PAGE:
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Get Fit!
by Priya Subramanyan Bookmark and Share
 

I went to the gym after years and years and years. Found the physical movement to rhythm exhilarating, despite the soreness. Not so sore that I couldn't carry on with my life and routine, but just enough to remind me that I had a body I hadn't treated too kindly.

High octane stuff actually--the loud music, the pulsating rhythm that made you feel you just had to dance and get into the swing of it; the motivational tone of the instructor and the well-toned proficiency of the others...all a concerted effort only to effectively remind me what a slob I was and the time-distance travel I would have to make, to get even halfway there.

But the very fact that I stuck to it conscientiously at least for the first week, made me feel good about myself and improve my self-esteem, by just that little bit.

Can anyone get a high by just seeing a pair of weights one is to use? I assure you, I did. " Yeah ... keep going ... you're doing well - Can you feel them B-U-R-N? Sq-ue-eze; Up and then sq-uee-ze.." I can go back just to hear that. Reminds me of something ... I forget what!

Women and body shape is such a non-issue in India. Our relationship with our bodies is practically non-existent, other than as a tool for going about our daily life. It has its blessings, in that we don't have the problems of unnatural expectations of size and shape, fed to us by the media; the flip side is of course, that we are so divorced from our physical selves, that it has only led to health problems. Problems like osteoporosis, iron deficiency and those arising from obesity, like diabetes and
hypertension. Which are in turn, precursors to vascular diseases.

With rising affluence, has come an increase in kitchen-gadgets and other labor-saving devices. No arguments whether that's good or bad - allowing creativity in presentation, they also help increase leisure-time, which can only contribute to the betterment of herself and her family.

So, where is the problem? I think it has its beginnings, when the woman is entering her teen years. Girly-girls don't like to play. They don't like to look all hot and bothered and sweaty. They would rather look pretty and charming and sit around having a gossip with their friends. They look at their girlfriends who play, with amusing tolerance. "They are still so childish!"

These tomboys who aren't brought to line by peer pressure to be more 'feminine', are quickly brought to line by their mothers, or other adult women in their families. Soon they are expected to cut on playtime, with a two-fold purpose. One, to limit their interaction with boys and I remember in this context, a couple of incidents so clearly. In Mumbai, we used to play a game 'sakli', or 'chain-cook'. The 'it' person had to chase the others and whoever got 'tipped', had to form a chain with the first person and the game went on. Now, my grandmother used to watch from the balcony and would frown with disapproval, if at any time, on either side of me on the chain, was a boy. In the midst of the rough and tumble of the game, the boys would get irritated if I didn't pull the chain effectively and I would look up scared towards the balcony and my grandmother's disapproving stare. It didn't go for long...soon came the decree that I should only play with girls. And you know what that meant!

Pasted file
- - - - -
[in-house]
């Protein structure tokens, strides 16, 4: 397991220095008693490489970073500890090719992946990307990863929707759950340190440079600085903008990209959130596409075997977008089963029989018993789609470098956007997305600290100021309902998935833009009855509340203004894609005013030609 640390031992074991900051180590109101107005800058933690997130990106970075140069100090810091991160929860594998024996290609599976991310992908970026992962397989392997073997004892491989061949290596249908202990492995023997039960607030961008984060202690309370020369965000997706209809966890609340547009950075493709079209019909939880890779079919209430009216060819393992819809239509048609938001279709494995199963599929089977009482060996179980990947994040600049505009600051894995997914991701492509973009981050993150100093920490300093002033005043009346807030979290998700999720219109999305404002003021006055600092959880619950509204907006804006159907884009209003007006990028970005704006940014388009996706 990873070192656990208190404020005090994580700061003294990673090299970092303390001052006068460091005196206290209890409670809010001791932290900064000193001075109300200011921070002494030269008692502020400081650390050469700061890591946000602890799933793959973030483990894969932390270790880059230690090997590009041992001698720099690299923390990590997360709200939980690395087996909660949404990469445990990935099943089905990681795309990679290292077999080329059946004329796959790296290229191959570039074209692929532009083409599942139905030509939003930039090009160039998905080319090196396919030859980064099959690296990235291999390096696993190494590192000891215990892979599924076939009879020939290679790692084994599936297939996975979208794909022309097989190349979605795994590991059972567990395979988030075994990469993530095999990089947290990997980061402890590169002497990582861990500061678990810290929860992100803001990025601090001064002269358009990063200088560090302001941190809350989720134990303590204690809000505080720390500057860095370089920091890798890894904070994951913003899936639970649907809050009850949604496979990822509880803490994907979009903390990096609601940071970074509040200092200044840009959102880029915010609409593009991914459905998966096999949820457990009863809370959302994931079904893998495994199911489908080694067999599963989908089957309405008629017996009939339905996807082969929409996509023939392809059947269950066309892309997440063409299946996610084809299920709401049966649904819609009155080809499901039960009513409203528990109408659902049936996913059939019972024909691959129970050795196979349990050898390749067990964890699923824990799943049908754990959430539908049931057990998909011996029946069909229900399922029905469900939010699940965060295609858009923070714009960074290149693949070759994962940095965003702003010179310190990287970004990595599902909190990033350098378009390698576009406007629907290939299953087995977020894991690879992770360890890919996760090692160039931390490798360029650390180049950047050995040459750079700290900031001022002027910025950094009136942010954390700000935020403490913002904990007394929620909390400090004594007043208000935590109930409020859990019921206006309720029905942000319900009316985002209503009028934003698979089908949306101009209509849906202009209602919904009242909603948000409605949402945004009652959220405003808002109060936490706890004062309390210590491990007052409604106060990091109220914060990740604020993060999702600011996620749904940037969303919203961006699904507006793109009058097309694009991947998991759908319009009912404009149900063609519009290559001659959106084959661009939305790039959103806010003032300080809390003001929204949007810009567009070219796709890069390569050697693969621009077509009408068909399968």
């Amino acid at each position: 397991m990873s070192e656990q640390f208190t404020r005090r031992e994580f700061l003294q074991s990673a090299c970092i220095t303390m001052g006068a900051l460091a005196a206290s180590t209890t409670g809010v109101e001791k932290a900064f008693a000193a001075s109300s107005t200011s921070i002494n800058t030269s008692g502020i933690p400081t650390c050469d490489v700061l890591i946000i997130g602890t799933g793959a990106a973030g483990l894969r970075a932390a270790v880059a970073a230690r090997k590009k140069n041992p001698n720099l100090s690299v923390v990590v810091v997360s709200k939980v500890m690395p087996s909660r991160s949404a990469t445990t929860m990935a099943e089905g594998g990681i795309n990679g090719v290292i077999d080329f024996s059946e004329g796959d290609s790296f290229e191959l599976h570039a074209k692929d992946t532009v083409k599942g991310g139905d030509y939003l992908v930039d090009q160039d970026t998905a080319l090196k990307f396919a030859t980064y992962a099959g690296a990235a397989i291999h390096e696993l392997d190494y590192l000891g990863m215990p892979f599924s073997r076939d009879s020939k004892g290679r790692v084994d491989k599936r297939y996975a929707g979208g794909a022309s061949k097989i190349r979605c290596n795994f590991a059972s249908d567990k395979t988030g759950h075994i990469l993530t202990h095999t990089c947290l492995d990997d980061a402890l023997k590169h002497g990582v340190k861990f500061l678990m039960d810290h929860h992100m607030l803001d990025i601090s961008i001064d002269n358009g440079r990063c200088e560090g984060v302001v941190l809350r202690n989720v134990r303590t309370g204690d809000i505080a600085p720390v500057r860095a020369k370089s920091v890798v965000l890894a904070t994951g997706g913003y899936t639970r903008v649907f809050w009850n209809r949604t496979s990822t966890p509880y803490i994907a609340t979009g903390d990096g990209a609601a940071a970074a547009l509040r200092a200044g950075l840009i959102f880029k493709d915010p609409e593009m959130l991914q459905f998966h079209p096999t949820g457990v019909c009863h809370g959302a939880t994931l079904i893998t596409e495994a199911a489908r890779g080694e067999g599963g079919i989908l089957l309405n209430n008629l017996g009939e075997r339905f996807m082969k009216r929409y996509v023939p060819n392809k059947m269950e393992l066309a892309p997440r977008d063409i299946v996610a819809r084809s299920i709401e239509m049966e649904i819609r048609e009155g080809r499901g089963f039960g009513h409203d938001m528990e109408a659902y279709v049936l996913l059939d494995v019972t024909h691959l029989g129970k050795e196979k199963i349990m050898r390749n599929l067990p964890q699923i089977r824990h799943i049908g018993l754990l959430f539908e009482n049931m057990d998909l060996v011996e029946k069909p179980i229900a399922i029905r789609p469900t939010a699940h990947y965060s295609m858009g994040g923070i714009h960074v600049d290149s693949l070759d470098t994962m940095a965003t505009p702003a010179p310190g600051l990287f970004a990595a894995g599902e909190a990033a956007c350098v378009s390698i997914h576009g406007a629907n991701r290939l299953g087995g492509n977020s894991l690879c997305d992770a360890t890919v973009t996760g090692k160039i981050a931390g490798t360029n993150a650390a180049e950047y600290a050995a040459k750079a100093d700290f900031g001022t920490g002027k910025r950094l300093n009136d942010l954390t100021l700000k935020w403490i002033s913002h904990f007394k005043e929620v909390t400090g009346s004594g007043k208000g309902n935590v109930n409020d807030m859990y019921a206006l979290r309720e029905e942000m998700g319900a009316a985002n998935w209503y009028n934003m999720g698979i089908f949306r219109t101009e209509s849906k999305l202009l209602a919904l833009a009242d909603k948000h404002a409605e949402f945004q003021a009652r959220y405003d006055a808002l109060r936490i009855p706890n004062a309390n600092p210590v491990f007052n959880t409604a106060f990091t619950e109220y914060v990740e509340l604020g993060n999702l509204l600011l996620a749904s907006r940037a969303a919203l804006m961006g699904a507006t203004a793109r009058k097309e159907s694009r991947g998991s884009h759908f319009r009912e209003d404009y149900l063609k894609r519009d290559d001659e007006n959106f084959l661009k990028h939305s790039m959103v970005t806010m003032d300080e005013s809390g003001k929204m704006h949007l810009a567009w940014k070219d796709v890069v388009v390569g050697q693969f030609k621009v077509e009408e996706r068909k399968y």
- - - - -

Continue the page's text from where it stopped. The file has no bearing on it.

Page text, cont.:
The other incident was, when she decided that I was 'well-developed' and so shouldn't go for swimming lessons with the male coach. The ruckus I created..! So, tennis was offered as a swap deal. There I was, a sedate thirteen year old in salwar-kameez, going with the extended siblings, but watching them from the poolside! 

At least I got another sport which was deemed non contact and non explosive. Some girls in my circle, were not so lucky. They had to cut on playtime, to start helping around the house, so they could be trained to develop the skills of housekeeping. A commendable thing in itself, but which lead to as I said, a non-existent relationship with the physical self.

I see a small turnaround now - women of that generation, who fifteen-twenty years ago had to stop playing sport, are now trying to break out of that mould. Afternoon yoga-classes in Mumbai are quite full, with women trying to squeeze some exercise in their day. Also aerobics classes in salwar-kameez. A generation which had to give up frocks and jeans, in favor of salwar, has stuck to it, but with a twist - it has also taken up exercise in it. Loosely cut and in cotton, a perfect costume for exercise in my mind. One doesn't have to be a 'mem' now to get fit. Even the homely, next-door-girl can aspire to it, thank you very much.

Though it is a positive trend and is to be lauded, lot more women need to take it up--the twin consciousness of nutrition and exercise.

"Don't stop girls ... Keep going..2,3,4..You're doing well..!"  

22-Mar-2001
More by :  Priya Subramanyan
 
Views: 1195
 
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